Applying this method, our active 70-year triathlete will train with a maximum heart rate of 180-70 = 110. The lower end of the training range is 10 bpm below the maximum.

So, using the MAF method, the heart rate range for our 70-year triathlete during the base building phase is 100 to 110 bpm.

Putting it in practice

In my first use of this method, I followed a program of running/walking five days per week. On the other two days, I cross trained with biking, swimming, and kayaking. Except when swimming, I wore a heart rate monitor chest strap synced to my Garmin watch. Throughout each session, I would adjust my pace to keep my heart rate within the rate recommended in the MAF method.

As predicted by Dr. Maffetone, the time to complete the second mile was longer than the first mile, and so on. However, the time to complete each mile gradually decreased over the period. This was evidence that my aerobic fitness was increasing.

When Should You Consider the Base Period Complete?

Most training programs will recommend a base building period of up to two months. This assumes training within the aerobic heart rate range for 5 to 7 days per week along with adequate rest and proper nutrition.

For a new runner, the authors of Run Less, Run Faster (paid link) prescribe a “3-month base training” program that combines running and walking. Once this is complete, the runner would begin their training plan.

If you are anything like me, you want something more definitive. Joe Friel in The Triathletes Training Bible (paid link) describes a numerical approach to determine when the base phase can be considered complete.

Friel’s method uses a ratio of pace (run) or power (bike or run) to heart rate for segments of a fixed run or bike course. Results are pictured in the next section in a second graph below that for Pace.

When this ratio for the first portion of the session is consistently within 5% of the ratio for the second portion, you have arrived at the end of the Base Phase.

Use the Comments section below to request a copy of the Google Sheet that includes these calculations.

Results of Aerobic Fitness Training with the MAF-180 Plan

The original post was published after 28 days with the program after which I continued the plan. However, after 36 days, I took a 10-day break from any exercise as a result of illness and cold, rainy weather. I then re-started the program with some unexpected results discussed and pictured below.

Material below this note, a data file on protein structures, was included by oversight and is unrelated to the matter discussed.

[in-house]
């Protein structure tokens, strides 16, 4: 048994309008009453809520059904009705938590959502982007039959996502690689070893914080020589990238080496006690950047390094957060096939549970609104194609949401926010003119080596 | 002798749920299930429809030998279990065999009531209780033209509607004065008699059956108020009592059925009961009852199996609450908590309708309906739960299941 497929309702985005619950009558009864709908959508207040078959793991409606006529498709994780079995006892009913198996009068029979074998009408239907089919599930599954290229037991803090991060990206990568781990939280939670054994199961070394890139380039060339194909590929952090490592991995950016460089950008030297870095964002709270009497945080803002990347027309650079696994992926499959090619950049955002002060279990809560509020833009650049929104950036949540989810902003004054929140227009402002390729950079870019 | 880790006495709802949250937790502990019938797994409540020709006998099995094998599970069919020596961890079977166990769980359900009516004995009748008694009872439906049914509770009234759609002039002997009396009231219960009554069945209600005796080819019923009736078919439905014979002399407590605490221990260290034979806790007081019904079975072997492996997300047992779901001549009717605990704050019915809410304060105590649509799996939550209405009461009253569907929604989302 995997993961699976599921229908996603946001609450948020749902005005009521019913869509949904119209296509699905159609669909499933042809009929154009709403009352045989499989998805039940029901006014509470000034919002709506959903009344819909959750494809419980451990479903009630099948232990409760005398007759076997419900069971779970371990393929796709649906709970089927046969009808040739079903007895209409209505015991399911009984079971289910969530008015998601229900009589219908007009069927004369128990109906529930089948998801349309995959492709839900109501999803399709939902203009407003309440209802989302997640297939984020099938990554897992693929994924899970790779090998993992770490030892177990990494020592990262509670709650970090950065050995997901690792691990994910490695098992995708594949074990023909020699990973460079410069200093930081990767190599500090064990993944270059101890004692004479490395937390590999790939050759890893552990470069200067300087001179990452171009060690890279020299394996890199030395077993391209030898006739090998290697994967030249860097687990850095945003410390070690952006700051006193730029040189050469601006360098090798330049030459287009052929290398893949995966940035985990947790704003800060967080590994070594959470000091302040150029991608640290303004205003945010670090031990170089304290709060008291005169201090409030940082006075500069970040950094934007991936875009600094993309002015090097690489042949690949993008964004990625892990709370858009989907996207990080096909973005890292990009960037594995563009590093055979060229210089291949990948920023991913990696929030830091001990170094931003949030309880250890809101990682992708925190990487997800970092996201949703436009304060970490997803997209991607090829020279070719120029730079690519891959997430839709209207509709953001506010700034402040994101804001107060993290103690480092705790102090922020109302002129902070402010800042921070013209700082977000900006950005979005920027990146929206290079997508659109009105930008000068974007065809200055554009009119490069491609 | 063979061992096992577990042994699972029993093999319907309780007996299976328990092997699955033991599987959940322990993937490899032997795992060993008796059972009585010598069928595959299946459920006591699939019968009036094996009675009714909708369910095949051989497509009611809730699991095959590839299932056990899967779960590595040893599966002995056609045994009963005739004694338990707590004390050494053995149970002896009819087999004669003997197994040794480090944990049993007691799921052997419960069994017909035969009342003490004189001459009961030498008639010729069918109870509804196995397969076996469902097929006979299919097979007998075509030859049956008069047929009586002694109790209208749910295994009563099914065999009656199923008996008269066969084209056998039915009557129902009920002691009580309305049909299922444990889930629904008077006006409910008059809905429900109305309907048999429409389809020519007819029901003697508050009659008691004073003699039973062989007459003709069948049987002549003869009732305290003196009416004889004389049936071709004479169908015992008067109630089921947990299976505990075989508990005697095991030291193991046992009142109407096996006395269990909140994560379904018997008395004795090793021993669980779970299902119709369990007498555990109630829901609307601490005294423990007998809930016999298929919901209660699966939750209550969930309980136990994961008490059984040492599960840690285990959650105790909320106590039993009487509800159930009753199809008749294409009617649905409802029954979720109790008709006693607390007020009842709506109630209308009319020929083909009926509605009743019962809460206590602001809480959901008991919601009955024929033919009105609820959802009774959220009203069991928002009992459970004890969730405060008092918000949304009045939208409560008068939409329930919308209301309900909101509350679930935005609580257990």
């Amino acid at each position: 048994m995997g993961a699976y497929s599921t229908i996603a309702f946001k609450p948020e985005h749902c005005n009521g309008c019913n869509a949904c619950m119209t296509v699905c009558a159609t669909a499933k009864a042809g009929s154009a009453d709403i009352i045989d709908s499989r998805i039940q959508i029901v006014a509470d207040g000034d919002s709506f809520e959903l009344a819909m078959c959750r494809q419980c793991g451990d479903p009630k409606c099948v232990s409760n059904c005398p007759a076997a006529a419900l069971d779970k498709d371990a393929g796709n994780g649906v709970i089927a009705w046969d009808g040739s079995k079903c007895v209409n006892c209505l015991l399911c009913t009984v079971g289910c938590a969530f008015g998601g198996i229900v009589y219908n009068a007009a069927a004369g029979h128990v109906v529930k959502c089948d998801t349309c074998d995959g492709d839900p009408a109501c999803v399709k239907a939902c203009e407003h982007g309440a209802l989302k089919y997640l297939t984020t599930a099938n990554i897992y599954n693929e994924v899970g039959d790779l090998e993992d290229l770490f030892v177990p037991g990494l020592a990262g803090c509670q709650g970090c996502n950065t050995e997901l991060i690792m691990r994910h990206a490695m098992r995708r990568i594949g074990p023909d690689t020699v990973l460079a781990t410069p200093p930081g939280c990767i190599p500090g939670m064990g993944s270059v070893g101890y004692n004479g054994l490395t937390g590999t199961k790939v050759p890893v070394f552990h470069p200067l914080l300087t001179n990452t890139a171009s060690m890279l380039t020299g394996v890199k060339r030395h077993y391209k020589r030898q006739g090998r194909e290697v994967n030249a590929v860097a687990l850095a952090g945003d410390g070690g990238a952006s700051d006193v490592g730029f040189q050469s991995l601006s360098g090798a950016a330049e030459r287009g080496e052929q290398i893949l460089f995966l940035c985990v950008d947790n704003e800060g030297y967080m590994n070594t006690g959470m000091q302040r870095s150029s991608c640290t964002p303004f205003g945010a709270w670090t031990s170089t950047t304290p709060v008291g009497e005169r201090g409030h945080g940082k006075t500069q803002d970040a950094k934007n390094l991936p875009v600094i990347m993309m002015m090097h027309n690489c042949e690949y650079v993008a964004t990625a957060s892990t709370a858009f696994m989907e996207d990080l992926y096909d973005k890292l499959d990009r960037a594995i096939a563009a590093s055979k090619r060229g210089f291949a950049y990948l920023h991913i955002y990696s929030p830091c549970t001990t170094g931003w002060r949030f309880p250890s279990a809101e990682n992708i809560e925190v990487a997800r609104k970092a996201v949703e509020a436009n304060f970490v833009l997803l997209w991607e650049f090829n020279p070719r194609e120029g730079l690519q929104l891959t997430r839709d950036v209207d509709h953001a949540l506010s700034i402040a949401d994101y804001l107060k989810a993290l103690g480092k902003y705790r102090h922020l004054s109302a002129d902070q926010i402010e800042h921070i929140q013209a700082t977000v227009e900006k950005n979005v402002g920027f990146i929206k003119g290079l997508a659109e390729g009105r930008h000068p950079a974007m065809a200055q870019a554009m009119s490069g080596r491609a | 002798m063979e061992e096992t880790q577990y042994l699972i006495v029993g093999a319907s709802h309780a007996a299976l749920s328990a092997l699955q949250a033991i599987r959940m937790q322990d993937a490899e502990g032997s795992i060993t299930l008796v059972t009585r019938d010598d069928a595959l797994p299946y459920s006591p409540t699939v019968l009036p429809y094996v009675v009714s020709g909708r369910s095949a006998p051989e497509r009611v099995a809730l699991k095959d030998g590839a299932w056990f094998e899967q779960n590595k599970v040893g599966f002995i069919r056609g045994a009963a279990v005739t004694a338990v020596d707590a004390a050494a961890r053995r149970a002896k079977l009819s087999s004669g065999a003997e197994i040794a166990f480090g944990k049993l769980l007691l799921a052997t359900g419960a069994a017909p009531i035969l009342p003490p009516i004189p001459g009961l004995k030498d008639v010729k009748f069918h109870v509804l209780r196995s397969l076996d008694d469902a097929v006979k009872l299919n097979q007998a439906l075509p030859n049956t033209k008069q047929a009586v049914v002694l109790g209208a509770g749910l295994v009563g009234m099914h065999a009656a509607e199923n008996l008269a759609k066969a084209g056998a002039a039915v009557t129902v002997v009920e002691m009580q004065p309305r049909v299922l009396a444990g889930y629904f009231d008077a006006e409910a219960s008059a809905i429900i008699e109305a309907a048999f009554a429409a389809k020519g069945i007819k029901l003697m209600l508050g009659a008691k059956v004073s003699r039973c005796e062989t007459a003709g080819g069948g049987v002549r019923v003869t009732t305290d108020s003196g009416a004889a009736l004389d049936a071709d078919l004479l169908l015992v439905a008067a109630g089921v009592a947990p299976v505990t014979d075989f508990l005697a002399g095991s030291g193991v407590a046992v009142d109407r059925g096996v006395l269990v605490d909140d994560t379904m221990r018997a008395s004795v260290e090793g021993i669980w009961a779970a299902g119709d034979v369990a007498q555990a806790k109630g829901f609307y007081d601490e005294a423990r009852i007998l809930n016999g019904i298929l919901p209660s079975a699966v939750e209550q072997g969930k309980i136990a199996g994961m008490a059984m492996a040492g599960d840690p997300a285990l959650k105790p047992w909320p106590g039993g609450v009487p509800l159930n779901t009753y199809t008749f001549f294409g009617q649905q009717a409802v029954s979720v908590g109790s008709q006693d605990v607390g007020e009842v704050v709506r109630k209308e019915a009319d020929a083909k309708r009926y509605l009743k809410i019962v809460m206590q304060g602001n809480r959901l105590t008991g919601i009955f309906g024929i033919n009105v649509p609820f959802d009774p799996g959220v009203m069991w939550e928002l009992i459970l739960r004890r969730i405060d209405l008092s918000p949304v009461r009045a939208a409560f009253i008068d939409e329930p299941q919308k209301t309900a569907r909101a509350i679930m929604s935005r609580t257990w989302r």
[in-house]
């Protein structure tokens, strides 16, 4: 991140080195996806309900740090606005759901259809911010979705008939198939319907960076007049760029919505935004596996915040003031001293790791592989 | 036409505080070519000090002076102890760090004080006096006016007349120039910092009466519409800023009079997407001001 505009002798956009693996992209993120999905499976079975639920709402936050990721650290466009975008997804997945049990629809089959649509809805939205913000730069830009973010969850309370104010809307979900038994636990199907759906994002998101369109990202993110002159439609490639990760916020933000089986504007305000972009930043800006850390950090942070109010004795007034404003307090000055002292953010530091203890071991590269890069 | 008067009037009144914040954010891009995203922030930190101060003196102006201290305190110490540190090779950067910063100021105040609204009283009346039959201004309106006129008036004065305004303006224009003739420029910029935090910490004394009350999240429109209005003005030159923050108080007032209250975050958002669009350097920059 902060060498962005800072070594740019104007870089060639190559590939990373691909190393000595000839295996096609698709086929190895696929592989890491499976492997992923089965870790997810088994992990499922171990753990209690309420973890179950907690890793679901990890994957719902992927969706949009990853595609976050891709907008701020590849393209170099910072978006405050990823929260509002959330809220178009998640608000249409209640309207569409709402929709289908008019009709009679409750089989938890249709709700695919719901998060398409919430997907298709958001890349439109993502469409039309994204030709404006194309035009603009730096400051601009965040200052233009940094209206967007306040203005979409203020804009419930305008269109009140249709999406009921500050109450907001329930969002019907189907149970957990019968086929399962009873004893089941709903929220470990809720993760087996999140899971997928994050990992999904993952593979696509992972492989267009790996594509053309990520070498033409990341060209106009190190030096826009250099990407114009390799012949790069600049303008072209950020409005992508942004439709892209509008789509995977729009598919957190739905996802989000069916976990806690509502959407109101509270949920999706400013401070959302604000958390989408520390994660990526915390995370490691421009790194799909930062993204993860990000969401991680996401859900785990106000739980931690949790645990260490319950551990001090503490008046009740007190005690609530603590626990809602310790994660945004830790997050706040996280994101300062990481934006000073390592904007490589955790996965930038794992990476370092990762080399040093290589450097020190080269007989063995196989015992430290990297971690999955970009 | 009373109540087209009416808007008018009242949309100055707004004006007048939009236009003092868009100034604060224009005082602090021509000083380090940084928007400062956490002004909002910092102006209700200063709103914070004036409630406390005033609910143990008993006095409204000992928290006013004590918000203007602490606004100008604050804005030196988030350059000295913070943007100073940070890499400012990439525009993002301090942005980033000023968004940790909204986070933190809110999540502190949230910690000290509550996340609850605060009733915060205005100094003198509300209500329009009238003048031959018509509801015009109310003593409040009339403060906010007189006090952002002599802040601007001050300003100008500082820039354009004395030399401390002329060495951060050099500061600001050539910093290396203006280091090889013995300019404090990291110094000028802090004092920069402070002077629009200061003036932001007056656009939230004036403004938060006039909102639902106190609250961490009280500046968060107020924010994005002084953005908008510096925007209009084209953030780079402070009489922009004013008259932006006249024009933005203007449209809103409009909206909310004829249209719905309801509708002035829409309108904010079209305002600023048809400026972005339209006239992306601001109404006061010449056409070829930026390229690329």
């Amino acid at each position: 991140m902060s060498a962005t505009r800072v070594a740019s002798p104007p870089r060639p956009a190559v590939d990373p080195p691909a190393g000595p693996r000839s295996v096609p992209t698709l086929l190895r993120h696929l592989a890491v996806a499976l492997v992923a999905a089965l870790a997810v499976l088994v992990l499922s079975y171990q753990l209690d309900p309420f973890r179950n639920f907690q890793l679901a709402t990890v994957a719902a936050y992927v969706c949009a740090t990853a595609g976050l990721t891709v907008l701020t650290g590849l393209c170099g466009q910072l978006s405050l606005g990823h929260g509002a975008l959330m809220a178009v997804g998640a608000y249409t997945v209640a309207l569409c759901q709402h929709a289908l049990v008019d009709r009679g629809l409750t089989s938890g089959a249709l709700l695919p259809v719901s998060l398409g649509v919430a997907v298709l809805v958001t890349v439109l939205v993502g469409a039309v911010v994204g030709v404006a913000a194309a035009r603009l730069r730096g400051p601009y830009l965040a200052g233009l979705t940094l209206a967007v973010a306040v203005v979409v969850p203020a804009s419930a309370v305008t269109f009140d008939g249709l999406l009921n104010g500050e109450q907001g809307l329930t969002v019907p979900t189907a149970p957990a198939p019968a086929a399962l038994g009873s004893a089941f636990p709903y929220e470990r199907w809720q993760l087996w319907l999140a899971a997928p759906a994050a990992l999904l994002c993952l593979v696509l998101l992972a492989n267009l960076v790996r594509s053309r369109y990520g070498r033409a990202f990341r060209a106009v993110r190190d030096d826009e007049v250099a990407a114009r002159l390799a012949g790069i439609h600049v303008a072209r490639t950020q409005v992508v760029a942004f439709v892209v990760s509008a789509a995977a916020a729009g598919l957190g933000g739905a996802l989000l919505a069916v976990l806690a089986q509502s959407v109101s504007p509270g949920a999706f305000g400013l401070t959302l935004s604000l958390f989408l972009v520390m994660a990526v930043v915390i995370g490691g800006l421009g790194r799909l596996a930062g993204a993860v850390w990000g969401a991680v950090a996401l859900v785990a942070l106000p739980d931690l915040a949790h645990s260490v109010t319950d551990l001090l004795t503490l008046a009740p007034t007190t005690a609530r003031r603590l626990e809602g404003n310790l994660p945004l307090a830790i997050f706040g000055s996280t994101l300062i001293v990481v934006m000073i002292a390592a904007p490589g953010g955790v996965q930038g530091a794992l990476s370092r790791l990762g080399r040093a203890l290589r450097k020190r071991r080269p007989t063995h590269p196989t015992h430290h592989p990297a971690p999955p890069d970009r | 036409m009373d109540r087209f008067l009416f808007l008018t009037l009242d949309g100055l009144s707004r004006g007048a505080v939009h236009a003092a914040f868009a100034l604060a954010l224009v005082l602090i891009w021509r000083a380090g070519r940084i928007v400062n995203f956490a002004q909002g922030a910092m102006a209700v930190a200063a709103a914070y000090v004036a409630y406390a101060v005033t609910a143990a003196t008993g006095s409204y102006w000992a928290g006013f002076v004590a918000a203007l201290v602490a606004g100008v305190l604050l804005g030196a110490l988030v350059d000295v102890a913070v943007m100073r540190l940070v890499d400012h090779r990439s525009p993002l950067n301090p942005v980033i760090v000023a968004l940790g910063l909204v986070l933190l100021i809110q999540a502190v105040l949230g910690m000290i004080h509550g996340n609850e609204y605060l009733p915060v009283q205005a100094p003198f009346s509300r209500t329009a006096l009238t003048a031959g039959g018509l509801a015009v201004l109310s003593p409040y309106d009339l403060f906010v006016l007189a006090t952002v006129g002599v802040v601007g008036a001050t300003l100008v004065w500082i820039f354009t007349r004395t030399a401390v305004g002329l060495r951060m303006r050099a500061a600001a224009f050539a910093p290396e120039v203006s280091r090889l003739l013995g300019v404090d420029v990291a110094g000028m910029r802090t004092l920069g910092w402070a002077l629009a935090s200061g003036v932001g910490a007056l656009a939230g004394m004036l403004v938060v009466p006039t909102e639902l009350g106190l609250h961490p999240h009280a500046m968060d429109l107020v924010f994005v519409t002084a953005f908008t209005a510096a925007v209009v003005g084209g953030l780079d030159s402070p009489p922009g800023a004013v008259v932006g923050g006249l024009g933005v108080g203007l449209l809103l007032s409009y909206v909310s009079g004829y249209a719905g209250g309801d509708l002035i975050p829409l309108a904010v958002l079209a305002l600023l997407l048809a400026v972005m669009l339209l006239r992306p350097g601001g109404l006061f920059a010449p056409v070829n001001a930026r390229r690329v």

MAF-180 test results for run/walk on the same 3.5 mile
course while maintaining heart rate in the prescribed range.
Pace-to-heart rate ratio results from the MAF-180 test for run/walk on the
same 3.5 mile course while maintaining heart rate in the prescribed range.

Lessons From The First Two Months

Data from the MAF-180 program normalized using Joe Friel’s approach has shown me the following:

  • The downward trend in pace over time is as anticipated by Dr. Maffetone. So is the increase in time for successive miles.
  • There is considerable day-to-day variation in pace. These result from external (e.g. temperature, humidity, wind) and internal (e.g. hydration, degree of recovery from the previous day) factors.
  • Fitness is fragile. A ten-day break almost completely erased the gains from the previous 28 days.
  • Don’t lose hope. Even if fitness appears to disappear quickly with a break, it will recover quickly after a short break. The pace and pace-to-heart rate ratio graphs show a greater slope after the break. They also converge much faster in the days after the break. Presumably, this is because I had retained some of the previous aerobic fitness.
  • Pace-to-heart rate ratio appears to be a better metric than pace alone.

Where Do You Go From Here?

With a proper aerobic endurance fitness base, you can now proceed to higher intensity workouts. These build the anaerobic system and increase performance.

After completing the base phase, gradually increase the intensity of your exercise. This is especially true if you are planning to race. For example, you can add speed drills into your swimming, biking, and running sessions.

However, even then, the consensus among trainers is to maintain an 80:20 ratio of aerobic (moderate intensity) to anaerobic (high intensity) training. And, also heed the rule of thumb of not increasing the intensity or duration of a session by more than 10% per week to avoid injury.

What Is Your Experience and Approach To Building Aerobic Fitness?

Share your thoughts and questions about aerobic training in the Comments section below.

Don’t forget to request a copy of the Google Sheet that includes the calculations and graph templates if you want to run a similar test.